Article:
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Milk producers face serious price squeeze

June 23, 2009
Jenn Brookens — Sentinel Staff Writer

FAIRMONT - While declining milk and dairy-product prices are good news for consumers, they spells disaster for dairy farmers.

Prices for a gallon of milk at the store are half of what they were last year, falling from about $4 per gallon of whole milk to $2 today.

In March, U.S. Secretary of Agriculture Tom Vilsack announced that about 200 million pounds of nonfat dry milk will be transferred from the Commodity Credit Corporation to USDA's Food and Nutrition Service for use in domestic feeding programs. The goal is to help support low-income families struggling to put nutritious food on their tables and dairy farmers who have been challenged by high feed costs and low dairy prices.

"President Obama understands that providing food to those in need will help many weather these tough economic times," Vilsack said. "At the same time, USDA's disposal plan will benefit dairy farmers, who have seen markets disappear and prices plummet in recent months, by increasing consumption of milk and other dairy products."

Nonfat dry milk was acquired under the Dairy Product Price Support Program. The dry milk, butter and cheddar cheese is purchased for the food programs at statutorily mandated prices. These purchases support the prices of dry milk, butter and cheese and the price farmers receive for milk.

An additional program has been set up to target the international demand and subsidized prices.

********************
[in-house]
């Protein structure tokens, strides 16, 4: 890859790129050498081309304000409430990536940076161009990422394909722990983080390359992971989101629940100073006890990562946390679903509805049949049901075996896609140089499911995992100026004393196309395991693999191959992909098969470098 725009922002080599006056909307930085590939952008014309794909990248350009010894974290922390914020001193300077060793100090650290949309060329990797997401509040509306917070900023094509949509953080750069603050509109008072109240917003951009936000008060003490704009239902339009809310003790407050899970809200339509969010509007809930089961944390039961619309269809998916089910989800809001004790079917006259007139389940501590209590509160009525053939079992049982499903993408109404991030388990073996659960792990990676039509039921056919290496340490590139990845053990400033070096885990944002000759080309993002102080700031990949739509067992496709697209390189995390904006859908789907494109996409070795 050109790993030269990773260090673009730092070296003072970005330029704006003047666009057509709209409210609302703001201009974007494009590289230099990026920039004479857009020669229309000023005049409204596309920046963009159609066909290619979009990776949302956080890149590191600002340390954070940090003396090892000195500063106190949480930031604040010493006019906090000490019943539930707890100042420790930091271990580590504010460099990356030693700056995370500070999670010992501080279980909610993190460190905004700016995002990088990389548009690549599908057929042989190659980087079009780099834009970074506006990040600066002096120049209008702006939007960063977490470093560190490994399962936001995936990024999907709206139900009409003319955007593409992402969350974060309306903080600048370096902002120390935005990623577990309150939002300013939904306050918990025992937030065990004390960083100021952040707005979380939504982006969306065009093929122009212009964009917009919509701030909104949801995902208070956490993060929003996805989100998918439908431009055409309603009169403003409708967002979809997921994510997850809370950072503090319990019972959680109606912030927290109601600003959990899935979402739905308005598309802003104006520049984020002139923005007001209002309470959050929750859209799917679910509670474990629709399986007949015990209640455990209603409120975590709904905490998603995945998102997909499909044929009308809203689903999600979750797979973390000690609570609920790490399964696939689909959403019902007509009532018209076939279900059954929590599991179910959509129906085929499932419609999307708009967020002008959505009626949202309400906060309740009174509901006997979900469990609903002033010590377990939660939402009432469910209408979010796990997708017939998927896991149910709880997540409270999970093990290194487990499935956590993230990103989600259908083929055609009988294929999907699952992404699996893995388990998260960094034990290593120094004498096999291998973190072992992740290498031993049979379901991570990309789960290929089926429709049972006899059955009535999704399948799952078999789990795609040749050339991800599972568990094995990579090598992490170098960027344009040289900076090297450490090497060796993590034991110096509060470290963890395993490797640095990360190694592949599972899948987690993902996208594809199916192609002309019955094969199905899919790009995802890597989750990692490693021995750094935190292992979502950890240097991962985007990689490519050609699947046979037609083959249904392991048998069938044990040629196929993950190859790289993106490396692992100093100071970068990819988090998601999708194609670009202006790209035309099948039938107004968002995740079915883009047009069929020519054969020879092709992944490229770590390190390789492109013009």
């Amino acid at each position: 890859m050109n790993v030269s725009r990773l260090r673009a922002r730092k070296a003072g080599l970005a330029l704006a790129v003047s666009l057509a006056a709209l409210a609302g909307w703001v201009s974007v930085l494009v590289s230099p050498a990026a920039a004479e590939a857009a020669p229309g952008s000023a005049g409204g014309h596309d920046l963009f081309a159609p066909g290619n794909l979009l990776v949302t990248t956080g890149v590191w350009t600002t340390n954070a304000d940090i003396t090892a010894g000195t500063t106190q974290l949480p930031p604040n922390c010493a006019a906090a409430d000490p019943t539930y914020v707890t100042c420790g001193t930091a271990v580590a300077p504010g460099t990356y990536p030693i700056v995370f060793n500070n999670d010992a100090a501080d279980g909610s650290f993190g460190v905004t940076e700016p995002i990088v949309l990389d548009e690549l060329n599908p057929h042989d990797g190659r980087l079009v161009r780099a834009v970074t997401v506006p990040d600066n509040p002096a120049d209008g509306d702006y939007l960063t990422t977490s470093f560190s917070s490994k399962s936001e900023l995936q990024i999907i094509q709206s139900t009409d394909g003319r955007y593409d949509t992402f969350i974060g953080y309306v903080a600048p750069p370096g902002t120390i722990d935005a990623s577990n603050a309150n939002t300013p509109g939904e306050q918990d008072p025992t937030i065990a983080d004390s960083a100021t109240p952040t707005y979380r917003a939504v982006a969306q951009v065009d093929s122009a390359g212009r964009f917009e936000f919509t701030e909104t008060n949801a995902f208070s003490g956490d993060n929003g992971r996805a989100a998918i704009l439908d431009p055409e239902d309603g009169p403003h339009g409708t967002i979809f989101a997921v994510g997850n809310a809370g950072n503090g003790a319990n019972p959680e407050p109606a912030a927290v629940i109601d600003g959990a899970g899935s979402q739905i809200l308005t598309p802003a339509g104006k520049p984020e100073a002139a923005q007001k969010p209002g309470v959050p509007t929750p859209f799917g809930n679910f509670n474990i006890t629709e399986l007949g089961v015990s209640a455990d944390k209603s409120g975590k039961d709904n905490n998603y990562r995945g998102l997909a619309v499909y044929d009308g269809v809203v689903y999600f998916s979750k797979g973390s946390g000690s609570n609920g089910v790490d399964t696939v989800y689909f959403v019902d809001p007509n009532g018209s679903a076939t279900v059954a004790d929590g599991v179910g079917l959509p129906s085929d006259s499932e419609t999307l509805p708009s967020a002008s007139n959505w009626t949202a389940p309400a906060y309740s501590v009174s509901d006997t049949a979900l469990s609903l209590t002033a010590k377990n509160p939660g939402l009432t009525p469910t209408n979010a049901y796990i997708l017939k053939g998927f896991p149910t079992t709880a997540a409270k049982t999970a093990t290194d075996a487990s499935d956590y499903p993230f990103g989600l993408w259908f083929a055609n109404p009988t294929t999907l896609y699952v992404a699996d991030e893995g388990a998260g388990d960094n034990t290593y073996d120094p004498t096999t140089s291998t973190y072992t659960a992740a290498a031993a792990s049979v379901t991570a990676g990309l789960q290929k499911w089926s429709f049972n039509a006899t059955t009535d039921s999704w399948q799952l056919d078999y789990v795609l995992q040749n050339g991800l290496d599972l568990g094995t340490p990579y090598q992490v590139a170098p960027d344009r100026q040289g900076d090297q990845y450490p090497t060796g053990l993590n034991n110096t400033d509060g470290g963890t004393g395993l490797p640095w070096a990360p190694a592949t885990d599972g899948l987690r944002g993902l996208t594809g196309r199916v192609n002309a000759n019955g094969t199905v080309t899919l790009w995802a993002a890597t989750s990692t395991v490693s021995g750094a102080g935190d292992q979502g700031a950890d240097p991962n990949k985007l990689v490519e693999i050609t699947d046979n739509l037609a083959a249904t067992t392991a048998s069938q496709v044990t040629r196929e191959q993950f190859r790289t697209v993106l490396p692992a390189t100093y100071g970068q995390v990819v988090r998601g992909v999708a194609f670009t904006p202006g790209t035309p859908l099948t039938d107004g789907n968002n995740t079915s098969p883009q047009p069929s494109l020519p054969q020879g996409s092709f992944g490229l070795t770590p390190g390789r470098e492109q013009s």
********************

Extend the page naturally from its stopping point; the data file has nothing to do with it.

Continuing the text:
"We've provided immediate and targeted support to stabilize prices domestically," said U.S. Sen. Amy Klobuchar, D-Minn. "Now we need to ensure a level playing field for our dairy farmers as they continue to deal with international market forces that are beyond their control. Farmers are especially vulnerable during these tough economic times and Secretary Vilsack's actions will help protect our family farmers."

This newly enacted program is designed to help dairy exporters compete with world prices while encouraging competition in the international markets, where dairy prices are kept artificially low through subsidies. Foods such as nonfat dry milk, butterfat and various cheeses will be purchased and provided to food shelf programs in order to stabilize prices and boost the domestic demand. Administered by USDA's Foreign Agricultural Service, this program was reauthorized by the Food, Conservation and Energy Act of 2008.

However, the programs are not happily accepted internationally, nor by dairy farmers. Farmers as part of the National Family Farm Coalition and Farm Aid have circulated a petition to be sent to Vilsack urging him to set an emergency floor price for milk of $18 per 100 pounds. Farmers are now receiving $8 to $10 per 100 pounds, below 1970s prices, according to a NFFC press release.

Another action being supported by the National Family Farm Coalition is the proposed Federal Milk Marketing Act of 2009. The bill would, among other things, take into account a national cost of production as a factor in determining prices. It would also evaluate the quality of dairy imports and exports and give the Secretary of Agriculture power to reduce prices if there is excess production.

The bill has not yet been heard in either house of Congress.



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